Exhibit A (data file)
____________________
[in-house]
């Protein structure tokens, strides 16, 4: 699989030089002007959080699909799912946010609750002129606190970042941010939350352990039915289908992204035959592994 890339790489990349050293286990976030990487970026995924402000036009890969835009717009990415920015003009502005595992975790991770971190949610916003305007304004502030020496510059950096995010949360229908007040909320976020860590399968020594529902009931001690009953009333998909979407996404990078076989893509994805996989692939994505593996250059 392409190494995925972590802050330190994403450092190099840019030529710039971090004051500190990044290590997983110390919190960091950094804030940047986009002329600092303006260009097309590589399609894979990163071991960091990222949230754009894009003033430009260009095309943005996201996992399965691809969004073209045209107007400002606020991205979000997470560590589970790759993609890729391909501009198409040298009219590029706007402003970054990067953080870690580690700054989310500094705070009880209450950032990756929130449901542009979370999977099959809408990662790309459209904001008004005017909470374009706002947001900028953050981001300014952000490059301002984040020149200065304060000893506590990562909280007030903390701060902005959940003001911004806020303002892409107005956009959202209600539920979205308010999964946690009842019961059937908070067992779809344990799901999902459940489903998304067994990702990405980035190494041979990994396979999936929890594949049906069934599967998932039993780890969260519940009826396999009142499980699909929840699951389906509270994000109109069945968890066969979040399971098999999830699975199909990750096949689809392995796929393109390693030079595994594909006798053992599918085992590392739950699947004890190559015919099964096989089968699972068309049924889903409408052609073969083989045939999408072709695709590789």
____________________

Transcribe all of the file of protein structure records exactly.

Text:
[in-house]
């Protein structure tokens, strides 16, 4: 699989030089002007959080699909799912946010609750002129606190970042941010939350352990039915289908992204035959592994 890339790489990349050293286990976030990487970026995924402000036009890969835009717009990415920015003009502005595992975790991770971190949610916003305007304004502030020496510059950096995010949360229908007040909320976020860590399968020594529902009931001690009953009333998909979407996404990078076989893509994805996989692939994505593996250059 392409190494995925972590802050330190994403450092190099840019030529710039971090004051500190990044290590997983110390919190960091950094804030940047986009002329600092303006260009097309590589399609894979990163071991960091990222949230754009894009003033430009260009095309943005996201996992399965691809969004073209045209107007400002606020991205979000997470560590589970790759993609890729391909501009198409040298009219590029706007402003970054990067953080870690580690700054989310500094705070009880209450950032990756929130449901542009979370999977099959809408990662790309459209904001008004005017909470374009706002947001900028953050981001300014952000490059301002984040020149200065304060000893506590990562909280007030903390701060902005959940003001911004806020303002892409107005956009959202209600539920979205308010999964946690009842019961059937908070067992779809344990799901999902459940489903998304067994990702990405980035190494041979990994396979999936929890594949049906069934599967998932039993780890969260519940009826396999009142499980699909929840699951389906509270994000109109069945968890066969979040399971098999999830699975199909990750096949689809392995796929393109390693030079595994594909006798053992599918085992590392739950699947004890190559015919099964096989089968699972068309049924889903409408052609073969083989045939999408072709695709590789």